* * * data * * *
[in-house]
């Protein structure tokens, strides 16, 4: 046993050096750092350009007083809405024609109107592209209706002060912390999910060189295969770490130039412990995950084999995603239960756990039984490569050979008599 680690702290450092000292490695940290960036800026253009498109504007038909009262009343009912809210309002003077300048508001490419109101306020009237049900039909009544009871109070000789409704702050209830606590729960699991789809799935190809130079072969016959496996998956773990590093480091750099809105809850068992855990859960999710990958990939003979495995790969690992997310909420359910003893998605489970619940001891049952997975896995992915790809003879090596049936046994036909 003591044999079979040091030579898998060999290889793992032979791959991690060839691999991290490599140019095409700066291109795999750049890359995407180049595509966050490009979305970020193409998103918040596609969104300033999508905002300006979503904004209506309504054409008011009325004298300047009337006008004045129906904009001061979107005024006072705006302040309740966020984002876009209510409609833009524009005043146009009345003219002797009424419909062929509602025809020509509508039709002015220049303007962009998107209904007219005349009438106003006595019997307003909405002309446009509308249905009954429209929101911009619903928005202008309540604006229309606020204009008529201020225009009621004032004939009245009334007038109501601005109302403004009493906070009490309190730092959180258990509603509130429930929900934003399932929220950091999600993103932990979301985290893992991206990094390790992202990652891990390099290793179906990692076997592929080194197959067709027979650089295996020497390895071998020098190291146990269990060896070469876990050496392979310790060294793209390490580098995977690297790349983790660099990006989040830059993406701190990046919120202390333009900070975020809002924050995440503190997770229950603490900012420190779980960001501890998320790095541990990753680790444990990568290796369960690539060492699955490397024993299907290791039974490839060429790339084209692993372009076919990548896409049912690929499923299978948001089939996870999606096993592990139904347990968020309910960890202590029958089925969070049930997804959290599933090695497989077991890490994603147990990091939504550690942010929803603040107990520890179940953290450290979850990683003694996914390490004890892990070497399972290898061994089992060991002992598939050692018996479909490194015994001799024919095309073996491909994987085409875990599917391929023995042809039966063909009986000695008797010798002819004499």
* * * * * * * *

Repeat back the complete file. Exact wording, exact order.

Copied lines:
[in-house]
């Protein structure tokens, strides 16, 4: 046993050096750092350009007083809405024609109107592209209706002060912390999910060189295969770490130039412990995950084999995603239960756990039984490569050979008599 680690702290450092000292490695940290960036800026253009498109504007038909009262009343009912809210309002003077300048508001490419109101306020009237049900039909009544009871109070000789409704702050209830606590729960699991789809799935190809130079072969016959496996998956773990590093480091750099809105809850068992855990859960999710990958990939003979495995790969690992997310909420359910003893998605489970619940001891049952997975896995992915790809003879090596049936046994036909 003591044999079979040091030579898998060999290889793992032979791959991690060839691999991290490599140019095409700066291109795999750049890359995407180049595509966050490009979305970020193409998103918040596609969104300033999508905002300006979503904004209506309504054409008011009325004298300047009337006008004045129906904009001061979107005024006072705006302040309740966020984002876009209510409609833009524009005043146009009345003219002797009424419909062929509602025809020509509508039709002015220049303007962009998107209904007219005349009438106003006595019997307003909405002309446009509308249905009954429209929101911009619903928005202008309540604006229309606020204009008529201020225009009621004032004939009245009334007038109501601005109302403004009493906070009490309190730092959180258990509603509130429930929900934003399932929220950091999600993103932990979301985290893992991206990094390790992202990652891990390099290793179906990692076997592929080194197959067709027979650089295996020497390895071998020098190291146990269990060896070469876990050496392979310790060294793209390490580098995977690297790349983790660099990006989040830059993406701190990046919120202390333009900070975020809002924050995440503190997770229950603490900012420190779980960001501890998320790095541990990753680790444990990568290796369960690539060492699955490397024993299907290791039974490839060429790339084209692993372009076919990548896409049912690929499923299978948001089939996870999606096993592990139904347990968020309910960890202590029958089925969070049930997804959290599933090695497989077991890490994603147990990091939504550690942010929803603040107990520890179940953290450290979850990683003694996914390490004890892990070497399972290898061994089992060991002992598939050692018996479909490194015994001799024919095309073996491909994987085409875990599917391929023995042809039966063909009986000695008797010798002819004499």